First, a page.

December 12, 2013
The Federal Reserve has kept interest rates historically low for several years both through traditional monetary policy tools, such as keeping the federal funds rate near zero, and through more non-traditional tools such as outright purchases of government and mortgage backed securities (called quantitative easing). These policies and programs are aimed at stabilizing the U.S. economy while also addressing its dual mandate of achieving maximum employment and stable prices. As this loose policy stance enters its sixth year of existence, investors have begun looking for signs that the Fed will change its view. In effect, investors are looking to the time where interest rates will rise again.
A recent white paper from Fed staffer William English and others sheds some light on this thinking, which provides investors an unusual look at a behind-the-scenes debate within the central bank. The paper suggests, for example, that the Fed could consider waiting until unemployment is a full percentage point lower than the Fed’s current threshold of 6.5% before considering taking action on interest rates. The “threshold” is not a hard target, but a signpost that would likely trigger the beginning of a discussion on increasing interest rates. The paper suggests that the threshold should be lowered because the current economic recovery has taken longer than usual and continues to be uneven.
Nothing in the paper changes our view that QE3 tapering could occur most likely by March, or that any hike to the key federal funds rate remains years away, though it provided interesting insight into how the central bank views these issues.
A soft employment threshold and lower rates for longer
The paper suggests to us that the Fed’s current unemployment threshold is “soft” which means it will approach any changes to policy with extreme caution and likely wait for further economic recovery before deciding to raise rates. This means the Fed is therefore unlikely to discuss moving the federal funds rate before the unemployment rate reaches a range between 5.5-6%. The statistical models in the paper suggest this could happen in the 2016-17 timeframe.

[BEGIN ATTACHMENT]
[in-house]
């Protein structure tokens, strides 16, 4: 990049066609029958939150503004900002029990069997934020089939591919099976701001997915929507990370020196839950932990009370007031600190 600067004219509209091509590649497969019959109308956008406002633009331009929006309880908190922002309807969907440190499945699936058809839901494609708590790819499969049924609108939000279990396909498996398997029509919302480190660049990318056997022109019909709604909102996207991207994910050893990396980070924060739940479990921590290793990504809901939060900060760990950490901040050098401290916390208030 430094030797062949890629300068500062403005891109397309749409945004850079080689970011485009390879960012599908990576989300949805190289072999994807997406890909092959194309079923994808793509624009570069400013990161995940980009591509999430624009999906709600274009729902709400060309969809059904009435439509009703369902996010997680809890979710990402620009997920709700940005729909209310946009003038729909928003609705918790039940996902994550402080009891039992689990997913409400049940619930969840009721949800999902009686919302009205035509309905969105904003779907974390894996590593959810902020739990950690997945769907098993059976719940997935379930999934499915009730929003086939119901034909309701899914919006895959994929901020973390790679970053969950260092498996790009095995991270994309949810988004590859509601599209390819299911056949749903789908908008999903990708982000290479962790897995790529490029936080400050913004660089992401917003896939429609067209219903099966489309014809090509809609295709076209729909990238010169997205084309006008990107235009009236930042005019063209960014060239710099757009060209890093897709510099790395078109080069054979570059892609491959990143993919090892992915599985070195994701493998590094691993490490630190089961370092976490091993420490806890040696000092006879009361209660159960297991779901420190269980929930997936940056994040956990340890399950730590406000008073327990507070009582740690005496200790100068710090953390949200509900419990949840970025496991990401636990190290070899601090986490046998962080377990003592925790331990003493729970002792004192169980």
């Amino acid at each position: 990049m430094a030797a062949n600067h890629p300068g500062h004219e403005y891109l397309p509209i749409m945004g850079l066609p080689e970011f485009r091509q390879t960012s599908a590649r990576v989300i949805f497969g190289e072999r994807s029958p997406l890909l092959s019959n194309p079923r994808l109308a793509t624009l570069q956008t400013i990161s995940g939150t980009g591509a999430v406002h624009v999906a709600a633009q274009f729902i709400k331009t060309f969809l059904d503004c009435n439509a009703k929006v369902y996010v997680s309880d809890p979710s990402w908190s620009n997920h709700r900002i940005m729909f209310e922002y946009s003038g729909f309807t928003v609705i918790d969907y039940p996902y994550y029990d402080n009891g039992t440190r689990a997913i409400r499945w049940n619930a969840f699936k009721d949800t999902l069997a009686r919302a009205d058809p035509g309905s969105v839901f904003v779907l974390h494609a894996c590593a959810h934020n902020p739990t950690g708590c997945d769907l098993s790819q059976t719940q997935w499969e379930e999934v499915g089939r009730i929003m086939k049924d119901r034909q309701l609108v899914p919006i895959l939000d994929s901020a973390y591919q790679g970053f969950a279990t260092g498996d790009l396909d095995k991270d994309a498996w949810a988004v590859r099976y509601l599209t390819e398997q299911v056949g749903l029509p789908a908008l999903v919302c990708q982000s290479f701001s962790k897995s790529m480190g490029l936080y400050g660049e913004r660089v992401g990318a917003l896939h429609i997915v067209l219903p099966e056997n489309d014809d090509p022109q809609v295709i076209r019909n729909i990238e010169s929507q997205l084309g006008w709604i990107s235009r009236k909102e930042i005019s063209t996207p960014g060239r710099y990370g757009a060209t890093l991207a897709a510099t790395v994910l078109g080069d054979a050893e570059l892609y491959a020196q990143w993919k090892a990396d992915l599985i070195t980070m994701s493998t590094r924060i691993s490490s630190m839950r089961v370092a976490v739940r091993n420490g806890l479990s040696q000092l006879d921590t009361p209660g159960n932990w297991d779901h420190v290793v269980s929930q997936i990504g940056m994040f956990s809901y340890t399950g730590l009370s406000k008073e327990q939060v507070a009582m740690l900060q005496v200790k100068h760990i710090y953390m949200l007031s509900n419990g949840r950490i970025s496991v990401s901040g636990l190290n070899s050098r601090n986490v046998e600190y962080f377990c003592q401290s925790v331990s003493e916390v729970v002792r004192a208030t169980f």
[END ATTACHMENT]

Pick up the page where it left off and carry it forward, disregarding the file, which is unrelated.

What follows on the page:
Exhibit 1: Federal funds target rate
While there was only a short discussion about QE3 in this paper, the authors mentioned that it is too early to tell whether the Fed’s open-ended and unlimited bond purchase program has been effective. The difference between the latest program and its predecessors is that QE3 is not limited to a timeframe or amount of purchases, which means the potential costs could be larger. The Fed has purchased roughly $4 trillion in bonds on the open market since 2008, with the effects on the overall economy still being debated. The Fed initially intended QE to drive consumer credit growth, though this largely has not happened. While failing to jumpstart consumer spending, QE may have kept deflation at bay, and also may have stabilized the financial system in the aftermath of the 2008-09 crisis. While the effects of QE will be debated for years to come, the authors of the paper indicate that even the Fed isn’t sure what to make of it.
More communication in 2014
We expect that the Fed will continue to follow its current course in 2014, as it transitions to new leadership. Janet Yellen, President Obama’s nomination to succeed outgoing Fed Chairman Ben Bernanke, is one of the architects of the current policy. Yellen will likely continue to follow the same course the Fed is now on, which is one of caution and restraint especially as the U.S. economic recovery remains stuck in low gear and spotty. An untimely rise in interest rates could slow the entire economy, which is what happened when rates rose sharply between May and July. The increase led to a slowdown in housing activity, and caused employment growth and private sector investment to stop cold. Partly because of this episode, we believe the Federal Reserve will keep QE in place until the economy shows considerably stronger positive momentum.
The information provided herein is as of December 12, 2013.
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